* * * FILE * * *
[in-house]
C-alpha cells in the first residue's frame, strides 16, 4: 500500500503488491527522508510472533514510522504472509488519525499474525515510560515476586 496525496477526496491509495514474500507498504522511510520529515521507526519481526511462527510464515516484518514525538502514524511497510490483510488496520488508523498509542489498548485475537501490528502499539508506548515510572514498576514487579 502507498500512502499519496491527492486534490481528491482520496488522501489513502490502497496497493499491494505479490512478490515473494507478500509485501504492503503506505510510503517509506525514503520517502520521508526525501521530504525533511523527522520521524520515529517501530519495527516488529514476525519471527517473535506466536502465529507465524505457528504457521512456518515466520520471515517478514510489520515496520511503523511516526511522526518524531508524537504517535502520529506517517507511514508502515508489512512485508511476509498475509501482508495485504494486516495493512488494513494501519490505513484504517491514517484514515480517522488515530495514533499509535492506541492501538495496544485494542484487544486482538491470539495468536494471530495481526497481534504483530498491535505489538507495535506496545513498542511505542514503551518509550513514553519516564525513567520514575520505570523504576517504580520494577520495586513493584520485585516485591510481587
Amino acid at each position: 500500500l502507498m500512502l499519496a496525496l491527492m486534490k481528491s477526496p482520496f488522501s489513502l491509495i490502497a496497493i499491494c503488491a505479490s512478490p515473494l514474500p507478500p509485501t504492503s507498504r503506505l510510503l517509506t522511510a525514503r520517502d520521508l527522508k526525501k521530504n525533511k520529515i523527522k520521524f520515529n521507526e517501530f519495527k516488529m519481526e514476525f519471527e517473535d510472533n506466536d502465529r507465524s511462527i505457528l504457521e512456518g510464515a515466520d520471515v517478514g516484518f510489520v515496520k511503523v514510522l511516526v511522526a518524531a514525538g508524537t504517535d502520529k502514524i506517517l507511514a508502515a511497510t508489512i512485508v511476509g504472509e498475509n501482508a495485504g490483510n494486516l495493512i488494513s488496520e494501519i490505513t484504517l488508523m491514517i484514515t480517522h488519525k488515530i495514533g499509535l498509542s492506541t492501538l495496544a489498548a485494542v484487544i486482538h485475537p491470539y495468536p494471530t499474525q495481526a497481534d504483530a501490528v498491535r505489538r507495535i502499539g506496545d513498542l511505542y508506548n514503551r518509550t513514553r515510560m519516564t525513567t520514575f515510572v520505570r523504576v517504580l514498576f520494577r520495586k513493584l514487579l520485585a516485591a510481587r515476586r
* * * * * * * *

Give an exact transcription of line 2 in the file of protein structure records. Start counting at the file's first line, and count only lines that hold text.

C-alpha cells in the first residue's frame, strides 16, 4: 500500500503488491527522508510472533514510522504472509488519525499474525515510560515476586 496525496477526496491509495514474500507498504522511510520529515521507526519481526511462527510464515516484518514525538502514524511497510490483510488496520488508523498509542489498548485475537501490528502499539508506548515510572514498576514487579 502507498500512502499519496491527492486534490481528491482520496488522501489513502490502497496497493499491494505479490512478490515473494507478500509485501504492503503506505510510503517509506525514503520517502520521508526525501521530504525533511523527522520521524520515529517501530519495527516488529514476525519471527517473535506466536502465529507465524505457528504457521512456518515466520520471515517478514510489520515496520511503523511516526511522526518524531508524537504517535502520529506517517507511514508502515508489512512485508511476509498475509501482508495485504494486516495493512488494513494501519490505513484504517491514517484514515480517522488515530495514533499509535492506541492501538495496544485494542484487544486482538491470539495468536494471530495481526497481534504483530498491535505489538507495535506496545513498542511505542514503551518509550513514553519516564525513567520514575520505570523504576517504580520494577520495586513493584520485585516485591510481587